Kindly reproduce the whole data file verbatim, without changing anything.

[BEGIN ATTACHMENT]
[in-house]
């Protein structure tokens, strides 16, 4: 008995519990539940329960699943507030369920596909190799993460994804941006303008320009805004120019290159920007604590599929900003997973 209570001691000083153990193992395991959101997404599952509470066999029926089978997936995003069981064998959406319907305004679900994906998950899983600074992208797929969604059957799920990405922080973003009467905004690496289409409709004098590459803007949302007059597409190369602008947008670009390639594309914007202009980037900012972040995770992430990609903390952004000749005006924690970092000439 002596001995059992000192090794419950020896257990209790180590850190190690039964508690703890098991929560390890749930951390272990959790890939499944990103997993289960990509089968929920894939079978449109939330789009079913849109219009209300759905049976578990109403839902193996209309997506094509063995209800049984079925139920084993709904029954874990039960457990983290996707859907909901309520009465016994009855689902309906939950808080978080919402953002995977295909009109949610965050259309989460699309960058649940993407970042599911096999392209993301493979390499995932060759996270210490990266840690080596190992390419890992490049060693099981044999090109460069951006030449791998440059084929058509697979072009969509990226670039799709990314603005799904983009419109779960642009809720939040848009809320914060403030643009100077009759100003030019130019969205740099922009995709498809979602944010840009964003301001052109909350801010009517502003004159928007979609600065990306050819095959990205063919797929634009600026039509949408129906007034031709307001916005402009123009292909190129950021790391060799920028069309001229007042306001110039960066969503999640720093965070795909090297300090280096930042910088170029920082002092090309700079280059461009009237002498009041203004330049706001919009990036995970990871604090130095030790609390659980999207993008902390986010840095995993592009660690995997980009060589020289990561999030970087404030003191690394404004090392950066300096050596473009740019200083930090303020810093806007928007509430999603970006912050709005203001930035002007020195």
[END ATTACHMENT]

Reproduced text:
[in-house]
């Protein structure tokens, strides 16, 4: 008995519990539940329960699943507030369920596909190799993460994804941006303008320009805004120019290159920007604590599929900003997973 209570001691000083153990193992395991959101997404599952509470066999029926089978997936995003069981064998959406319907305004679900994906998950899983600074992208797929969604059957799920990405922080973003009467905004690496289409409709004098590459803007949302007059597409190369602008947008670009390639594309914007202009980037900012972040995770992430990609903390952004000749005006924690970092000439 002596001995059992000192090794419950020896257990209790180590850190190690039964508690703890098991929560390890749930951390272990959790890939499944990103997993289960990509089968929920894939079978449109939330789009079913849109219009209300759905049976578990109403839902193996209309997506094509063995209800049984079925139920084993709904029954874990039960457990983290996707859907909901309520009465016994009855689902309906939950808080978080919402953002995977295909009109949610965050259309989460699309960058649940993407970042599911096999392209993301493979390499995932060759996270210490990266840690080596190992390419890992490049060693099981044999090109460069951006030449791998440059084929058509697979072009969509990226670039799709990314603005799904983009419109779960642009809720939040848009809320914060403030643009100077009759100003030019130019969205740099922009995709498809979602944010840009964003301001052109909350801010009517502003004159928007979609600065990306050819095959990205063919797929634009600026039509949408129906007034031709307001916005402009123009292909190129950021790391060799920028069309001229007042306001110039960066969503999640720093965070795909090297300090280096930042910088170029920082002092090309700079280059461009009237002498009041203004330049706001919009990036995970990871604090130095030790609390659980999207993008902390986010840095995993592009660690995997980009060589020289990561999030970087404030003191690394404004090392950066300096050596473009740019200083930090303020810093806007928007509430999603970006912050709005203001930035002007020195």